Small bots are perfectly suited for crawling or rolling along between, under and around plants, where they can monitor soil conditions, photograph and transmit images of plants for monitoring and analysis, do some spot tillage here and there, detect insect infestations and diseases before they become widespread and even dispense precise and controlled amounts of pesticides and fertilizers as needed.

Swarms of such robots will someday act as intelligent agents to provide a level of care, monitoring and data collection that is far beyond what is now economically feasible for any farmer. The cost of such small agribots should be fairly low—once commercial production is in full swing, such machines could be available for around $500 each, or eventually even much less.

Prospero, a five-legged automated seed distributor, is an example of an early prototype of an autonomous micro planter (AMP) designed to be part of a small swarm of bots specially designed for agricultural work. Inventor David Dorhout hopes that people will see Prospero and start to rethink what is possible for the future of farming.

Robots in Nurseries and Greenhouses

If robots can be made to successfully perform in the unpredictable conditions of an outdoor farm field then it should be even easier to get them working in the more controlled environments found in nurseries, greenhouses and indoor gardens—the floors and grounds of these facilities are far easier for robots to negotiate than the more unpredictable and less uniform surfaces found in fields and orchards.

Researchers are making rapid progress in the development of small- to medium-sized robots designed for many of the specialized tasks that need to be performed indoors. Some approaches that have been explored for greenhouse automation so far include installing worker bots that move about on rails or tracks, free-moving machines that operate directly on the floor and bench-mounted systems.

Rail systems have the advantage of keeping the machines on well-defined paths, which makes safety management easier and also simplifies programming and operation. However, being limited to traveling on rails these are not fully autonomous machines and not everyone would consider them to be true robots. Rail-mounted systems for crop spraying are currently in use throughout the world.

Bench-mounted systems are commonly used in commercial operations to perform transplanting and plugging operations. These machines can transplant up to 24,000 seedlings per hour, although the actual speed of the machines depends on many factors and some plants are too delicate to be handled by currently available automated systems. Rolling, walking or crawling machines are in development all over the world and although some bots designed for harvesting tomatoes or cucumbers still have a rather boxy, machine-tool appearance, some recent prototypes are actually quite futuristic!.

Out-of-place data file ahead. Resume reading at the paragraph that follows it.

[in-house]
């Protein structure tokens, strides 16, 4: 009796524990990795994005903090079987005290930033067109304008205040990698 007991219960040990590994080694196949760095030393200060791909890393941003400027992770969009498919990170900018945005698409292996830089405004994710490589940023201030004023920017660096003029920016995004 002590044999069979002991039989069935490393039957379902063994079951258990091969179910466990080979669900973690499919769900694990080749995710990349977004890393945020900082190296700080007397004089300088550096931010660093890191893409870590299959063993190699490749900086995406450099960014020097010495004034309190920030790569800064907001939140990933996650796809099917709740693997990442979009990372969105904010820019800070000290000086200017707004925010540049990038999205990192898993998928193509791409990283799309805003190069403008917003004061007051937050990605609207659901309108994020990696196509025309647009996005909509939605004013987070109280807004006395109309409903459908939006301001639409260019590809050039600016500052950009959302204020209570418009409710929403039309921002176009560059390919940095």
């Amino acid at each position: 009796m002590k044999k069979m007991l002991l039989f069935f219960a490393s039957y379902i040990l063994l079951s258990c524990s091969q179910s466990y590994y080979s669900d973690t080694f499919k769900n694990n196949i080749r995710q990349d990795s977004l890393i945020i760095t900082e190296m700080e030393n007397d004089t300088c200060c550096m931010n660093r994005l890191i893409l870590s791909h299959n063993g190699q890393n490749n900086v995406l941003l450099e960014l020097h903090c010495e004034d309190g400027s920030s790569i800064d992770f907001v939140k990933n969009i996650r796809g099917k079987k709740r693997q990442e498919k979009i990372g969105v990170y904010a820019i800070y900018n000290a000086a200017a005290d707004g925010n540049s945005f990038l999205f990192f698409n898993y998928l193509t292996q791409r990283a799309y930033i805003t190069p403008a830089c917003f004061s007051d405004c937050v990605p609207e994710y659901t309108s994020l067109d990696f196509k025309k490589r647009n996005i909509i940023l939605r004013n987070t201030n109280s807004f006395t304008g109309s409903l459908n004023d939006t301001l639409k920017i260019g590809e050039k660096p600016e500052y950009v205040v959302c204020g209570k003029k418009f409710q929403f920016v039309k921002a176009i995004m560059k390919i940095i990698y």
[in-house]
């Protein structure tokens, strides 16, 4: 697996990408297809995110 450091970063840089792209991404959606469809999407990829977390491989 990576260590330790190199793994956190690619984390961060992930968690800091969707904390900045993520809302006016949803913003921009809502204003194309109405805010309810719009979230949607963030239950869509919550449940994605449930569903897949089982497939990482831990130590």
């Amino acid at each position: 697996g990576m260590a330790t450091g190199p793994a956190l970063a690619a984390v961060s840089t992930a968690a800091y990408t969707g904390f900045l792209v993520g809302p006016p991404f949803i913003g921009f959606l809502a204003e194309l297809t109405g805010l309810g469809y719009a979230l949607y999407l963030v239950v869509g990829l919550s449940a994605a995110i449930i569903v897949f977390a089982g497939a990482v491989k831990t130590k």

One of the most labor-intensive jobs in an ornamental plant nursery—indoors or out—is the movement, collection and placement of plant containers. According to one estimate, up to 40 per cent of this labor can be safely performed by small autonomous vehicles.

A Massachusetts-based start-up company has developed small wheeled robots designed to work in teams alongside humans in plant nursery environments. These machines are entering a final testing phase with the cooperation of a number of greenhouse and nursery operations around the United States, with plans for commercial availability this year.

Swarms of small bots are destined to bustle about in indoor growing facilities as well. These bots will operate in a fairly predictable and stable environment and should be even less expensive than their outdoor cousins, since they won’t have to be as ruggedly built. Small autonomous bots designed for more complex indoor monitoring and plant maintenance operations are still in the development phase, though, and we are probably at least several years away from seeing commercially available machines.

Agribots are beginning to make their presence known in farm fields and greenhouses—just don’t expect them to look like fruit-picking versions of imperial walkers! But the next time you see a tractor with a few unusual gizmos attached to it at work in a field, look closely; there might not be anyone behind the wheel…

Acknowledgement

Thanks to Steve Rainwater of robots.net for information on recent developments in the world of agricultural robotics.

References

Dorhout, D., 2011, Prospero: Robot Farmer, dorhoutrd.com/home/prospero_robot_farmer (accessed December 9, 2011)

Harvest Automation, Agricultural Market Analysis, harvestai.com/agricultural-robots-manual-labor.php (accessed December 5, 2011)

Kusuda, Y. (2010) “The Use of Robots in the Japanese Food Industry”, Industrial Robot, Volume 37, Number 6, pages 503–508

‘Robot’, The Free Miriam-Webster Dictionary, merriam-webster.com/dictionary/robot, (accessed December 3, 2011)

Robot Video: “Dutch Robomatic Using Rhizopon Plant Rooting Hormones”, hortus.com/Video_Robot.htm (accessed December 5, 2011)

Smalley, E., 2011, “These May be the Droids Farmers are Looking For”, Wired, November 11, 2011, wired.com/epicenter/2011/11/mobile-farm-robots/ (accessed December 9, 2011)